Vapour residence time

The effect of vapour residence time on organic liquid yield is relatively well understood although the interaction of temperature and residence time is less understood. Studies by Diebold et al., Liden et al and Knight et al. have attempted to interlink both primary liquids formation and secondary cracking, but one essential component which is neglected is the variation of water yield with temperature and residence time. It is believed that at temperatures below 400*C, secondary condensation reactions occur and the average molecular weight of the liquid product decreases. Boroson et al. have demonstrated that the average molecular weight decreases with the degree of secondary reaction, i. e. increasing residence time and temperature (10).

For chemicals, it is considered necessary to "freeze” the process at the appropriate time-temperature point in the envelope to maximise yield. In one case this has led to a commercial reactor design where vapour residence times down to 90 ms are claimed.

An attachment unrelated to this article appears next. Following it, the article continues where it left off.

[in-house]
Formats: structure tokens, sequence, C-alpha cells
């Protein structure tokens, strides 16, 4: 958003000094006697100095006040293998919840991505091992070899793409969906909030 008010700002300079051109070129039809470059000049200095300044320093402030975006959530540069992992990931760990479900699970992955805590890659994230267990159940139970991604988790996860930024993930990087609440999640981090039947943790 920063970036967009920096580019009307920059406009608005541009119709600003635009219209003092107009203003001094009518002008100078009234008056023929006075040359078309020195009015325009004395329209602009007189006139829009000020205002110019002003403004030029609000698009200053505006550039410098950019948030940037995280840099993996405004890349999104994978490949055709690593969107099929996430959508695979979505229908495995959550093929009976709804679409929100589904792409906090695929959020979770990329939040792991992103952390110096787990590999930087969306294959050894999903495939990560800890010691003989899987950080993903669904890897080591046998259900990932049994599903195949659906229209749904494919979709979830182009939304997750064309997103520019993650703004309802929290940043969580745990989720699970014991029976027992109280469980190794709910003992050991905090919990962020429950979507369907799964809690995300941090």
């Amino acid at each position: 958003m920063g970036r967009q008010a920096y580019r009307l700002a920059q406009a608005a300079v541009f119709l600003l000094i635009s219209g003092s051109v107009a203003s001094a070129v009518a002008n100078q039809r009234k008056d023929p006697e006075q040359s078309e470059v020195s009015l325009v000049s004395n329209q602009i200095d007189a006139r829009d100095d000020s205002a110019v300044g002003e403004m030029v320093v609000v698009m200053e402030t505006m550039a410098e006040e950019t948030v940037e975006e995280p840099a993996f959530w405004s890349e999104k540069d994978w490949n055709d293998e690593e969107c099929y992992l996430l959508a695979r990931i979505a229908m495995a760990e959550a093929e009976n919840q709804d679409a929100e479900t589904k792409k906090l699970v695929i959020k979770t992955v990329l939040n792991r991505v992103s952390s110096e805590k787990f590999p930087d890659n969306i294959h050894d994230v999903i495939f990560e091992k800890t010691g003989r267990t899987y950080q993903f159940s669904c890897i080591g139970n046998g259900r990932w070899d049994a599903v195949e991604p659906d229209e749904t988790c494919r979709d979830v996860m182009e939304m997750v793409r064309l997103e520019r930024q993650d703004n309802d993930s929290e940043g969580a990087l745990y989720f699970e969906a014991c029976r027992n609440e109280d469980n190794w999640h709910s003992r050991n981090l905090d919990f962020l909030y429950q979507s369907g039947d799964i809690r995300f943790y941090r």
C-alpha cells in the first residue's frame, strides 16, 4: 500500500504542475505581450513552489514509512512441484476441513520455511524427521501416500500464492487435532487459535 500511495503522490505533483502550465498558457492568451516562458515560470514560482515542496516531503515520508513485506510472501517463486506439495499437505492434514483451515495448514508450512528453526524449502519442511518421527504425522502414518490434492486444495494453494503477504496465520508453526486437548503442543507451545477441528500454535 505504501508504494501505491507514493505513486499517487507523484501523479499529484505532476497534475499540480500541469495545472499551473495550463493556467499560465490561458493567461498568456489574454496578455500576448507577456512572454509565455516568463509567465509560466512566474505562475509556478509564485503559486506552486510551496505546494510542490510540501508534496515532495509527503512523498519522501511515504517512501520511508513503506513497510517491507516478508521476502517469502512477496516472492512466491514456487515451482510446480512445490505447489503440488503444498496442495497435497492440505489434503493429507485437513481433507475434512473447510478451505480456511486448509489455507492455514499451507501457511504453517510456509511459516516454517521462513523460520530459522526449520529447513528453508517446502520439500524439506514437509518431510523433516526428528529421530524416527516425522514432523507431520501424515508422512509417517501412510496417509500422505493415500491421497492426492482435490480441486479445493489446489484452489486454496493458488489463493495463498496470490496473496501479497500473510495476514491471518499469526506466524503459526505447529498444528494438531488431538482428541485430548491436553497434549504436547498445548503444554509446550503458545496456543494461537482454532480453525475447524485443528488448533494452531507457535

Fuels have less specific process requirements and most work has focused on maximising liquid yield rather than product quality. The window for fuel production requires more R&D to better understand the processes and match the product quality requirement to process parameters. There is no definition of product quality in terms of physical or chemical properties or composition, and this area will need to be addressed as more applications are tested and alternative supplies of bio­fuel-oil become available.

Long vapour residence times and high temperatures (> 500*C) cause secondary cracking of primary products reducing yields of specific products and organic liquids. Lower temperatures (< 400 eC) lead to condensation reactions and the subsequent formation of lower molecular weight liquids which can also react.